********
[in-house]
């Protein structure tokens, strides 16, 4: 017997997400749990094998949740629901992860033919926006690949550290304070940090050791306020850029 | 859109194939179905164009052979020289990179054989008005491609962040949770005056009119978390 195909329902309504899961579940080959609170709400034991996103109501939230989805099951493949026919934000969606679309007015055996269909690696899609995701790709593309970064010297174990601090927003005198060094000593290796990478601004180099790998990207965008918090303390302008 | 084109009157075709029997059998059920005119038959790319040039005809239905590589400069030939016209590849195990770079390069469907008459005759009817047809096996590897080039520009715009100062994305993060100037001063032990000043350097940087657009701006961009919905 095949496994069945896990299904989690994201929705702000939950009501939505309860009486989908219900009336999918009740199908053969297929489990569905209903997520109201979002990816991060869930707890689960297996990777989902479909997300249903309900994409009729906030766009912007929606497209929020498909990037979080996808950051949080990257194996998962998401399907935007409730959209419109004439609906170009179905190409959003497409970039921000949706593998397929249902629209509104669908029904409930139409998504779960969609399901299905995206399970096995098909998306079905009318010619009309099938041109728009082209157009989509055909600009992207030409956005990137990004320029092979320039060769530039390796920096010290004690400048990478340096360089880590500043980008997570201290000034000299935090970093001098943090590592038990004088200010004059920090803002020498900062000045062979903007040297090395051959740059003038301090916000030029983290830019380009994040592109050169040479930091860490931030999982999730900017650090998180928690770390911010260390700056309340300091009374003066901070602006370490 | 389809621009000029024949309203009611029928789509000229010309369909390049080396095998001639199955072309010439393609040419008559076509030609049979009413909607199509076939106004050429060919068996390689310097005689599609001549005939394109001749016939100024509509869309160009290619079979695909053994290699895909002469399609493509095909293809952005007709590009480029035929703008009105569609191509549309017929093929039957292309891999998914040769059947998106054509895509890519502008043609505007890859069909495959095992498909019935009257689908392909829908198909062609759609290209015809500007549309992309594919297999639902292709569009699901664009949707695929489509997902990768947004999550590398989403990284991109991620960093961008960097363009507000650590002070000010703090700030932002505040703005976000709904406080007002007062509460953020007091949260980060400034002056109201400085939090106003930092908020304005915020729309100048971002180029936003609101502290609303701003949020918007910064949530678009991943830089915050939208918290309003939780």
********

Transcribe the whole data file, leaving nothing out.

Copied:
[in-house]
């Protein structure tokens, strides 16, 4: 017997997400749990094998949740629901992860033919926006690949550290304070940090050791306020850029 | 859109194939179905164009052979020289990179054989008005491609962040949770005056009119978390 195909329902309504899961579940080959609170709400034991996103109501939230989805099951493949026919934000969606679309007015055996269909690696899609995701790709593309970064010297174990601090927003005198060094000593290796990478601004180099790998990207965008918090303390302008 | 084109009157075709029997059998059920005119038959790319040039005809239905590589400069030939016209590849195990770079390069469907008459005759009817047809096996590897080039520009715009100062994305993060100037001063032990000043350097940087657009701006961009919905 095949496994069945896990299904989690994201929705702000939950009501939505309860009486989908219900009336999918009740199908053969297929489990569905209903997520109201979002990816991060869930707890689960297996990777989902479909997300249903309900994409009729906030766009912007929606497209929020498909990037979080996808950051949080990257194996998962998401399907935007409730959209419109004439609906170009179905190409959003497409970039921000949706593998397929249902629209509104669908029904409930139409998504779960969609399901299905995206399970096995098909998306079905009318010619009309099938041109728009082209157009989509055909600009992207030409956005990137990004320029092979320039060769530039390796920096010290004690400048990478340096360089880590500043980008997570201290000034000299935090970093001098943090590592038990004088200010004059920090803002020498900062000045062979903007040297090395051959740059003038301090916000030029983290830019380009994040592109050169040479930091860490931030999982999730900017650090998180928690770390911010260390700056309340300091009374003066901070602006370490 | 389809621009000029024949309203009611029928789509000229010309369909390049080396095998001639199955072309010439393609040419008559076509030609049979009413909607199509076939106004050429060919068996390689310097005689599609001549005939394109001749016939100024509509869309160009290619079979695909053994290699895909002469399609493509095909293809952005007709590009480029035929703008009105569609191509549309017929093929039957292309891999998914040769059947998106054509895509890519502008043609505007890859069909495959095992498909019935009257689908392909829908198909062609759609290209015809500007549309992309594919297999639902292709569009699901664009949707695929489509997902990768947004999550590398989403990284991109991620960093961008960097363009507000650590002070000010703090700030932002505040703005976000709904406080007002007062509460953020007091949260980060400034002056109201400085939090106003930092908020304005915020729309100048971002180029936003609101502290609303701003949020918007910064949530678009991943830089915050939208918290309003939780």